Open access peer-reviewed chapter

New Methods in the Synthesis of (Meth)Acrylamides and Application Chelating Resin for Determination of Trace Metals in Certified Reference Materials and Waters

Written By

Cengiz Soykan

Submitted: 22 March 2019 Reviewed: 22 July 2019 Published: 27 November 2019

DOI: 10.5772/intechopen.88685

From the Edited Volume

Trace Metals in the Environment - New Approaches and Recent Advances

Edited by Mario Alfonso Murillo-Tovar, Hugo Saldarriaga-Noreña and Agnieszka Saeid

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The waste of trace metals are led the pollutions of water, soil and air. That’s why the accurate and sensitive identification of amount of trace metals in food samples and environment are gained importance in analytical chemistry because of their toxicity to human health. Besides, the direct determination of trace metals, presented at very low concentration especially in real samples, is difficult. In this content, before determination of trace metals by instrumental methods can be achieved successfully using separation/preconcentration procedures. The different synthesized chelating polymer resin adsorbents are successfully used for the SPE of trace metals. The trace metals, such as Cu, Cr, Co, Mn, Zn and Fe, are necessary for human health, when it has been taken at certain limits. But, the trace metals, such as Hg, Cd, Pb, Ni and As are toxic metals for the human body. About this, there are studies on the determination of trace elements and mineral in food samples and environment. In this study, new methods in the synthesis of (meth)acrylamides and use as a sorbent in the trace metals extraction was identified.


  • activated (meth)acrylamides
  • trace metals
  • separation/preconcentration
  • adsorbent
  • food samples

1. Introduction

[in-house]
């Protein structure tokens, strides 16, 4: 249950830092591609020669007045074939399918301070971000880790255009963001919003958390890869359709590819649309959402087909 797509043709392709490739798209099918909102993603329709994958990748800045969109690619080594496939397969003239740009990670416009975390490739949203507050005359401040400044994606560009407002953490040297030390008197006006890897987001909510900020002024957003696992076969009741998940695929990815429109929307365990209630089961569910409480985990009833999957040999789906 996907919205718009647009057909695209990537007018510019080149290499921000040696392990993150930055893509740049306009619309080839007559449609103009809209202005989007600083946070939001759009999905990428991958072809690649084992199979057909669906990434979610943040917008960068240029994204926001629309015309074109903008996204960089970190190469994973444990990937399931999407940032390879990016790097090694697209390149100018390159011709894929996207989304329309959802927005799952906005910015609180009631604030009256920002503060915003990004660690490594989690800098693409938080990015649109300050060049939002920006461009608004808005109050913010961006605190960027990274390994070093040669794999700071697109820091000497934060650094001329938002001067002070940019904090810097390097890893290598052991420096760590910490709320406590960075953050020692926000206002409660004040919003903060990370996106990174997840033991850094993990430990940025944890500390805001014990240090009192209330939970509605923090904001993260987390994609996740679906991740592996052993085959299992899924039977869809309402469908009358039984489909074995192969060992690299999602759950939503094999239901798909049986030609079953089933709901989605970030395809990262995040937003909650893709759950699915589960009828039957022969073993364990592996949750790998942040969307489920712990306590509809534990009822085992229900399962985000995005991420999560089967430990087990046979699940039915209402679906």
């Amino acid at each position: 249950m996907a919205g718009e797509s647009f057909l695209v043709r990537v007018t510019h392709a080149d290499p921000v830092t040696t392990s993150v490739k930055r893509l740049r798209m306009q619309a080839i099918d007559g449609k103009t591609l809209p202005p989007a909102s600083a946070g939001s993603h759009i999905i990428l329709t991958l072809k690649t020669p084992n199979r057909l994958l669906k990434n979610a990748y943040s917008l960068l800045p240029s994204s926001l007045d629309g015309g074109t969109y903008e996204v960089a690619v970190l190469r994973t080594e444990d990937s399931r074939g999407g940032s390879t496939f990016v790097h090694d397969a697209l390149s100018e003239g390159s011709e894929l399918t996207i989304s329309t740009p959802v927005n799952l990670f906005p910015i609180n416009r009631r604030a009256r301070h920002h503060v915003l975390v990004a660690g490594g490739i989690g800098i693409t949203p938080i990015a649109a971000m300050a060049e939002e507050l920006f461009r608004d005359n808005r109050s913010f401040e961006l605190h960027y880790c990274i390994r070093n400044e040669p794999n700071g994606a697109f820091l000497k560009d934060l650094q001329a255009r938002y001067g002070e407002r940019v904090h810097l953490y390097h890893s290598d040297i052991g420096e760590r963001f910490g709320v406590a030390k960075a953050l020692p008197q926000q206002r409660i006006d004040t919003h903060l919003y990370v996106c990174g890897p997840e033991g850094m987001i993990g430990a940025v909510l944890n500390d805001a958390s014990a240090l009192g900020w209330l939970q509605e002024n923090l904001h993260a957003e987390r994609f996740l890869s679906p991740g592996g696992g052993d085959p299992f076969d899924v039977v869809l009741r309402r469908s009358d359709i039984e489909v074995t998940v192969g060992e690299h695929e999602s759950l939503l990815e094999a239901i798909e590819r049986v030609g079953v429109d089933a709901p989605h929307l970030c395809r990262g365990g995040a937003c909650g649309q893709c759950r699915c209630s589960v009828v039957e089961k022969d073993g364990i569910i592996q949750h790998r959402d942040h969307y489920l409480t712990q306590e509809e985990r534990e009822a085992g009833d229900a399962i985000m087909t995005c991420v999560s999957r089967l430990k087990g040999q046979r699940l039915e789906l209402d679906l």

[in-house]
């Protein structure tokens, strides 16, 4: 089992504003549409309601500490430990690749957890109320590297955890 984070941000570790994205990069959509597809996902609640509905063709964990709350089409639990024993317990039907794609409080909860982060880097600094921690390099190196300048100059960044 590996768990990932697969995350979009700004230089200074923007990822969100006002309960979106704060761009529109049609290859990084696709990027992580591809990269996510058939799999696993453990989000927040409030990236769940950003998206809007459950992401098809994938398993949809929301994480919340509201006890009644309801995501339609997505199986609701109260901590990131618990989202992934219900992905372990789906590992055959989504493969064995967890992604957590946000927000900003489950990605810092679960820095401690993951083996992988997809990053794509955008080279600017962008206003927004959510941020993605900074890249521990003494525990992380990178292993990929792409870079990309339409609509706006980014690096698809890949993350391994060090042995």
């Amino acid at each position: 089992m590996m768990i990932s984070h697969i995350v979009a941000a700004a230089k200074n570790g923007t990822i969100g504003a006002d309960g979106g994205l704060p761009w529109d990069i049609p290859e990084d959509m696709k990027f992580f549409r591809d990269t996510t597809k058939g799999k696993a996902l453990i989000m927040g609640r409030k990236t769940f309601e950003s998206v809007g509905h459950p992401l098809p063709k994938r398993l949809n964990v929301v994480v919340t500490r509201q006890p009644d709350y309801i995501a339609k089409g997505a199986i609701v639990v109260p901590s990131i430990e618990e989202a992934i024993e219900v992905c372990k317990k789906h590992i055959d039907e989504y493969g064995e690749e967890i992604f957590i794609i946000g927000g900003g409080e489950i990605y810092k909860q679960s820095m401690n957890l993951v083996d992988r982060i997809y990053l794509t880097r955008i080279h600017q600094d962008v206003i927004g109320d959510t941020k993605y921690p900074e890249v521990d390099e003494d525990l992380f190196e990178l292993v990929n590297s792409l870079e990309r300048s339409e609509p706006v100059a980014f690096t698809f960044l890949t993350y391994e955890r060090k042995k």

Heavy metals [Co(II), Cu(II), Ni(II), Pb(II), Cd(II), etc.] have an important place between the water pollutants due to their toxic features. Organic pollutants in the water, biodecomposition at the end of the time may be ruined, heavy metals, biodegradable products are not converted into harmless products. That’s why, heavy metals must be removed from the surrounding waters [1, 2]. Due to the toxic features of heavy metals in the environment, researches on these are increasing. One of the most partner and effective methods used to remove heavy metals from wastewater is the adsorption method. This fact that adsorption is a common and effective method has always grown the selection of a good adsorbent. Therefore, metal oxides, activated carbon, hydrogel polymers, ion exchange resins, and polymeric fibers, microspheres and natural polymers have been used in the literature as adsorbents to remove heavy metals from the aqueous environment. But, the adsorption capacity of some of these adsorbents is very low or a long time is necessary for the adsorption equilibrium. Some adsorbents are also difficult to revive and cannot be reused. Polymer resins with different functional groups and large surface area are broadly used for the separation of metal ions and enrichment of trace elements [3, 4]. Recently, the importance of removing heavy metal ions from aqueous media has been increasing for the purpose of control environmental pollution. Heavy metals in waste water may be removed by adsorption on solid materials. Different adsorbents such as metal oxides, activated carbon, peanut and rice shell, cotton, wool, chitosan, starch, sporopollen and wood shavings [5, 6, 7, 8, 9, 10, 11, 12, 13, 14] are used as adsorbents in the removal of heavy metals from the aqueous environment. But, the adsorption capacity of some of these adsorbents is very low or they are broadly used in complexing with them. Recently, copolymer resin with functional groups have been used to remove heavy metal ions from waste waters. In the removal of heavy metal ions from aqueous media and enrichment of trace elements, the use of polymeric adsorbents with high adsorption rates and large surface area is increasing [15, 16, 17, 18, 19, 20]. In a very short time, it is cited that the polymers of amidoxime group will find broad usage area as adsorbent in the recovery of uranium from ground water and sea [21, 22, 23, 24, 25, 26, 27]. The characteristics of the adsorbent, such as sorption capacity, selectivity to analyte, resistance to physical/chemical conditions, pH range, ease of availability, reusability and cost, are thought. In order to, new sorbents are continuously being examined and these features are expected to be advanced except in the literature [28, 29].